A prosecution victory may well signal the waning power of Western ideals in Turkey and in the Muslim world in general, as country after country seeks to find an alternative to Western style democracy or modernization through an injection of Islamic culture into the political system. Various experiments, many radically different from each other, have been taking place throughout the Muslim world as secular and Western-backed Muslim states fail to meet the basic needs of their people and are replaced (the Shah’s Iran), are facing increased popular revolt (Mubarak’s Egypt), threatening to implode (Lebanon), or suffering from convulsions of an unpredictable transition period (Iraq). Afghanistan and Iraq may well serve as a warning of how difficult it has become to impose a Westernized political model backed by military force in the Muslim world today.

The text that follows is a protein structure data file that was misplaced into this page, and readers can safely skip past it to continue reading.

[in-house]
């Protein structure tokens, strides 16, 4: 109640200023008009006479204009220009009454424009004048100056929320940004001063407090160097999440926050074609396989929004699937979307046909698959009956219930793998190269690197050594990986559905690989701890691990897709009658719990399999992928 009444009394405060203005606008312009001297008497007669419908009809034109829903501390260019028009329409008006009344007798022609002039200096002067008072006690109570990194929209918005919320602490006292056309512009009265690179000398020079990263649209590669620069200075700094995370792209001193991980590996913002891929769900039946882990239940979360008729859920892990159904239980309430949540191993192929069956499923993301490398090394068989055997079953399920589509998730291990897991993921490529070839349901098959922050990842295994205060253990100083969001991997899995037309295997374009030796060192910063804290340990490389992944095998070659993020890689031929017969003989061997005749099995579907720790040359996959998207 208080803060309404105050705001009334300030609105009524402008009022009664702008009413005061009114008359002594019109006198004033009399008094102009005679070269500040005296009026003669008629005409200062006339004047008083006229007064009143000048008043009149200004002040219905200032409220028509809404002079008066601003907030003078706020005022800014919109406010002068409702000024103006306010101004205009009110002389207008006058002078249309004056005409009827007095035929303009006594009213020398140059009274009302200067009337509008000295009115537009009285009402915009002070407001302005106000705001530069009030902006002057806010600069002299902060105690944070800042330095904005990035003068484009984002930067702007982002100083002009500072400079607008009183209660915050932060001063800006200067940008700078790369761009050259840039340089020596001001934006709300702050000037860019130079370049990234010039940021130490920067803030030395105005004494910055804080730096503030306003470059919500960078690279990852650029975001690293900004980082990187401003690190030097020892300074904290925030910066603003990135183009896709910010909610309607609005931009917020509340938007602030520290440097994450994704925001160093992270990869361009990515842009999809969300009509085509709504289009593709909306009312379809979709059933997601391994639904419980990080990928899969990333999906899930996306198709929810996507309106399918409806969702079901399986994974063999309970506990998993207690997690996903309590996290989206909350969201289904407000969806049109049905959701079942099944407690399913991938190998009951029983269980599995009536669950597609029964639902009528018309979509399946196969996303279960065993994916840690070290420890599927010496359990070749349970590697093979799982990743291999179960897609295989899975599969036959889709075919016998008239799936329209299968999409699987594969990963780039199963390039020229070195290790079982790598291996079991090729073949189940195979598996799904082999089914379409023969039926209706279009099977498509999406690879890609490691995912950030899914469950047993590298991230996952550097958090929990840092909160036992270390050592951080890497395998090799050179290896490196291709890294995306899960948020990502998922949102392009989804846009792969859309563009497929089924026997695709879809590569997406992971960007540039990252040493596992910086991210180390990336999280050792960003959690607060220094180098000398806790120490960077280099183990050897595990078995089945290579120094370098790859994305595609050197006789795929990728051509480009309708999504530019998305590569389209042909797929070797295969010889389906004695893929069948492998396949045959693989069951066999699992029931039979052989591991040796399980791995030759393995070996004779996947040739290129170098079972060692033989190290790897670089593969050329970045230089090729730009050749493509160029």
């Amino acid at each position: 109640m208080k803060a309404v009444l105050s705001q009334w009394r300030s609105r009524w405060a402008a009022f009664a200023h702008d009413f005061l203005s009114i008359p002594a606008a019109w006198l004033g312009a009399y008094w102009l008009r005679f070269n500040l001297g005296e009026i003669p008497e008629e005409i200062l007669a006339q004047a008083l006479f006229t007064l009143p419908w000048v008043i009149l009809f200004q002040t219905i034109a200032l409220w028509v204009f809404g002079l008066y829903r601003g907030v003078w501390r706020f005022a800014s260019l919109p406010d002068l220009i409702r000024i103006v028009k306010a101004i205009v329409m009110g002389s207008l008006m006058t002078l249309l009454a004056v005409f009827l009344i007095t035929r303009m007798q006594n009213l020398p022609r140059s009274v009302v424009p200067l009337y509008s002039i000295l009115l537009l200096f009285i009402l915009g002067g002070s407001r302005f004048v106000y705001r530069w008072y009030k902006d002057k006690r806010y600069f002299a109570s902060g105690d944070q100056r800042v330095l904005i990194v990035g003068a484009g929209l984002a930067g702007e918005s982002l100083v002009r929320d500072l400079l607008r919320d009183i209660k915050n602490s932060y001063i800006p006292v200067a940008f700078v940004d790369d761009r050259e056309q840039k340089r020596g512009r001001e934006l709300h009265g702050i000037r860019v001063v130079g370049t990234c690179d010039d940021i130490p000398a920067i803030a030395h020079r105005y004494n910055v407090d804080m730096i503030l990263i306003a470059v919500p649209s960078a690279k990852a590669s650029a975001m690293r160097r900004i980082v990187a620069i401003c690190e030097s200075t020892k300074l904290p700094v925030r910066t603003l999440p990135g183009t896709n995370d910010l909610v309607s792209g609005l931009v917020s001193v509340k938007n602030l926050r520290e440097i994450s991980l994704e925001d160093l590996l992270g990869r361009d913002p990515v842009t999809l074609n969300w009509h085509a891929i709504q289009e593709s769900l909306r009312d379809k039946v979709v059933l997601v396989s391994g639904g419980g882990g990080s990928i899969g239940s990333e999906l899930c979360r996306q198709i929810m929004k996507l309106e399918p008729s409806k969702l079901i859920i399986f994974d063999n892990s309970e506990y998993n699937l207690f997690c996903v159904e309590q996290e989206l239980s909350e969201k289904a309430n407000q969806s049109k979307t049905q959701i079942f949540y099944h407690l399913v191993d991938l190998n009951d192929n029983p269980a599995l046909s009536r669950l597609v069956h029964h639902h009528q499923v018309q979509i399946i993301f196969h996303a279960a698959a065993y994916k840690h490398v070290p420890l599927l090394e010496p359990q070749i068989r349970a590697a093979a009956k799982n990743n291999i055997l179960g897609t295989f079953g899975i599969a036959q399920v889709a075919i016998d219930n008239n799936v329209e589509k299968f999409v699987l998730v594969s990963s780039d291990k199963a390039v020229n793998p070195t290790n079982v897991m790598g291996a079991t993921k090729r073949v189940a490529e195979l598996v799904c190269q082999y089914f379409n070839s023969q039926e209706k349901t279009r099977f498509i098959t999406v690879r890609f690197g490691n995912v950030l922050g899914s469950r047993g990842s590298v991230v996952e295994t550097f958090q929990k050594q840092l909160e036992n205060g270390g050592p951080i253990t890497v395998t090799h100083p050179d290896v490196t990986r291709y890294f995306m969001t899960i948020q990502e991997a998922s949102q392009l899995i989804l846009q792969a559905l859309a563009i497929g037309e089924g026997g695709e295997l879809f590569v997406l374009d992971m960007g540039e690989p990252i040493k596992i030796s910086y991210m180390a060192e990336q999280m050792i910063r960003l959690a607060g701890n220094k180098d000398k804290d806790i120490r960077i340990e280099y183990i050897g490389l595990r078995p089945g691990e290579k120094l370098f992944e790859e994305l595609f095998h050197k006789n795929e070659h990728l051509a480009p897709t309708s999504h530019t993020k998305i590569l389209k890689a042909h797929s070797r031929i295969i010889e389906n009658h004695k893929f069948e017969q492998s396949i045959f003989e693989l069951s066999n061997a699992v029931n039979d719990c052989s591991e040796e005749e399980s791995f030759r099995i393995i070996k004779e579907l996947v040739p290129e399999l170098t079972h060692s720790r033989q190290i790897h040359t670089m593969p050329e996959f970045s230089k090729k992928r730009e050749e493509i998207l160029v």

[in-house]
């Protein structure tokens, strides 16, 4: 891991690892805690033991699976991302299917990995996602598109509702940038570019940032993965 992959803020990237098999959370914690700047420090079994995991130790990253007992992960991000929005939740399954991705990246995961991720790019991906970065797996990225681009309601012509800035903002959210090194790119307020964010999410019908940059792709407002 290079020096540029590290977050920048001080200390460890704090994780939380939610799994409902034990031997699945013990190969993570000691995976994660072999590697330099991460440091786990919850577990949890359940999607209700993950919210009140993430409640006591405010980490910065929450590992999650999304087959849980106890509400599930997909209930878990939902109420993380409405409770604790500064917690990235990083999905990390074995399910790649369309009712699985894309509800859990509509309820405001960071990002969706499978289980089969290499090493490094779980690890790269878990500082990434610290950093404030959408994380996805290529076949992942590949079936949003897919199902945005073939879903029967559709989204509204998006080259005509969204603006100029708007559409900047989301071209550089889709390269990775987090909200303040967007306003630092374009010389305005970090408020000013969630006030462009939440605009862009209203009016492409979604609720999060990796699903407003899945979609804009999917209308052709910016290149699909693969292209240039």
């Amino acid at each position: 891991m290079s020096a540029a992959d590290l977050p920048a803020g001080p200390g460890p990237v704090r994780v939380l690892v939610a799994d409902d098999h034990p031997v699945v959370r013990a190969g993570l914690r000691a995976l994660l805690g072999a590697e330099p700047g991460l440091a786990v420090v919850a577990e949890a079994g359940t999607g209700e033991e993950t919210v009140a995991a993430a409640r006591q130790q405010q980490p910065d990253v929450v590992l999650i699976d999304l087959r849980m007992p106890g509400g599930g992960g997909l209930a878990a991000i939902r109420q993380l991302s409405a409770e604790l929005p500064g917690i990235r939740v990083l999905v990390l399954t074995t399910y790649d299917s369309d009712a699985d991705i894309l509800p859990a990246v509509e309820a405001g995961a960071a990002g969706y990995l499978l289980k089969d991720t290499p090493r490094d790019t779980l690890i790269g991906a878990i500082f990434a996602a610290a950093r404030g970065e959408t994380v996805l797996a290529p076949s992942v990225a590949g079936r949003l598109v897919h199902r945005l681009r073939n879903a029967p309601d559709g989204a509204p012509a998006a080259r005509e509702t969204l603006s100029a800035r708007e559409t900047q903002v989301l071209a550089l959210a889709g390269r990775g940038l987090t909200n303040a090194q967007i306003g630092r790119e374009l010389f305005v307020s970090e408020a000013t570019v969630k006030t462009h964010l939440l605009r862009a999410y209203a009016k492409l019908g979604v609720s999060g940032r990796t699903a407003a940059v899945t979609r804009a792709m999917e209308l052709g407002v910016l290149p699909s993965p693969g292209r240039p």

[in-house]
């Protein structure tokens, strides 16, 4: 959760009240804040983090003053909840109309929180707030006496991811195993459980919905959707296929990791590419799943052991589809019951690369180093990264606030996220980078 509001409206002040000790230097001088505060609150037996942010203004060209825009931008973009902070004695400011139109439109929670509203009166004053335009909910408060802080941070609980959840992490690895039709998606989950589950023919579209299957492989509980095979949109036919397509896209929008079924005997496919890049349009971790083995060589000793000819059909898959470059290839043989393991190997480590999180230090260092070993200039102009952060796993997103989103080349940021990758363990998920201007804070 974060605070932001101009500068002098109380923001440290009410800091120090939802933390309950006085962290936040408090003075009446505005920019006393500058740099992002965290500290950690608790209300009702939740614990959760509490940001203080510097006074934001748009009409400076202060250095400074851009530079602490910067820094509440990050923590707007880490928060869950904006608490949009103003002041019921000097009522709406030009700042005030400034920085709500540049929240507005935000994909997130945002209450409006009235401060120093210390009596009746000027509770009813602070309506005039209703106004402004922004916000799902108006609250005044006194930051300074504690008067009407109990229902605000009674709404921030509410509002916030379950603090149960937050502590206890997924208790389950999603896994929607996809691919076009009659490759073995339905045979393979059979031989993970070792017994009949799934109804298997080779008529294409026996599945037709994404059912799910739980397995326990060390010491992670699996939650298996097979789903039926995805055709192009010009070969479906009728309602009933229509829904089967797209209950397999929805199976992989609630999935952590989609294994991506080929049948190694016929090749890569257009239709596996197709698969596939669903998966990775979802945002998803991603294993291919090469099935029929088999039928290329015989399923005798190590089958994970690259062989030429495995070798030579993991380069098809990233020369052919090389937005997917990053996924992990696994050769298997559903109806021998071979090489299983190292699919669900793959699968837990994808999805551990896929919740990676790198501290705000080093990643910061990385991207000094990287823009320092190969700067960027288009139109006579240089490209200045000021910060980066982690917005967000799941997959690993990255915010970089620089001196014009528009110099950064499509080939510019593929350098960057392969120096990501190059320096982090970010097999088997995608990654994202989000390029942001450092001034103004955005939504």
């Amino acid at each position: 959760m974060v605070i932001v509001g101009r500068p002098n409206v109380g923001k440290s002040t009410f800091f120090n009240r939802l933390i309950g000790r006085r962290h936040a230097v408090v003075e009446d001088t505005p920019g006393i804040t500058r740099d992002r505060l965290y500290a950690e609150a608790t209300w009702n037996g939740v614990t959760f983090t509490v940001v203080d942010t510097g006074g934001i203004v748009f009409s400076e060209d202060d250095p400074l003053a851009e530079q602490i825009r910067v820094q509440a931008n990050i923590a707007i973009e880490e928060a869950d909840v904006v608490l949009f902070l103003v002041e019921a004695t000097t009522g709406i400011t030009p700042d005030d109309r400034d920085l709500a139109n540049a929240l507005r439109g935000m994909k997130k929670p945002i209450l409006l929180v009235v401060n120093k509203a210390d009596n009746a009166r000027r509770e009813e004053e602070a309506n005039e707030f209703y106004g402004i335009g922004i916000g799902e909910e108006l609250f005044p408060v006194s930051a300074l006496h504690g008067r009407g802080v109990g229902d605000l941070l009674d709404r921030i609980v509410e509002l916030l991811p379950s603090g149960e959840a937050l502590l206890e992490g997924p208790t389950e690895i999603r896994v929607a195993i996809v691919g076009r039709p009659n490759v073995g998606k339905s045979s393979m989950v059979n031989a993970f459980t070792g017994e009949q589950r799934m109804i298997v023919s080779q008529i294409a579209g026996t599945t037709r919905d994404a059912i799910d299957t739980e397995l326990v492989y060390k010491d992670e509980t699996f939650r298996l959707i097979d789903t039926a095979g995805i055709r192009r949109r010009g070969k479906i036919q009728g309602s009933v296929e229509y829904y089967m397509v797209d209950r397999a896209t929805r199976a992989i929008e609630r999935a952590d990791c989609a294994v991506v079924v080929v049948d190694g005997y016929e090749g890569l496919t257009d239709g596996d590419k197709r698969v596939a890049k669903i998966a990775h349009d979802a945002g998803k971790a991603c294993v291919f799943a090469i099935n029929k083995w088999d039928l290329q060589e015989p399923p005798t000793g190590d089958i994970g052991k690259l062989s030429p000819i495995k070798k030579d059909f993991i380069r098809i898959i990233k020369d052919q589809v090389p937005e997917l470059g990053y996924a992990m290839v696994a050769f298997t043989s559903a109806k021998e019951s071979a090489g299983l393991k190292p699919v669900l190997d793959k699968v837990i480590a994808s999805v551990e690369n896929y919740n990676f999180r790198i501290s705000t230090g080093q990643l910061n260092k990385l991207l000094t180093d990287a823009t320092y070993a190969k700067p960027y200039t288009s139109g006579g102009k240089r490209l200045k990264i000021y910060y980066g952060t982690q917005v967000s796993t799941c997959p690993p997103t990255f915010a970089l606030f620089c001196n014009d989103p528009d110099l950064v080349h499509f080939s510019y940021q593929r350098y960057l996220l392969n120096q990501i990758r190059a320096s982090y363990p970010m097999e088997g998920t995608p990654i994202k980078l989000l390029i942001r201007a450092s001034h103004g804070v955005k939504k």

Turkey and the European Union

Turkey applied to join the European Union in 1987 and there has since been a rough ride for all parties involved in the accession process. Without going over the details of reforms required of and implemented by Turkey, and the sometimes heated debate within Europe, it’s enough to know that tensions have been increasing.

The tensions coming out of the EU accession process may well be the nail in the coffin of Ataturk’s brand of Westernization for Turkey. Not only have most partial emulations of Westernized governance in the Middle East (sometimes with a military or authoritarian bent) failed to retain power, maintain legitimacy, or meet people’s essential life needs, but the continued cat and mouse game of protracted accession negotiations between the EU and Turkey may well inflame Muslim perception that the West could also fail to accept as equal member a culture different from itself.

The Ergenekon trial should be closely watched since its outcome may well define the future of Turkey and have serious consequences for Europe, the Middle East, Central Asia, and NATO, which Turkey is a member of. Turkey could well shift its focus from west to east, and whatever state emerges from this could well serve as an example for the rest of the Muslim world.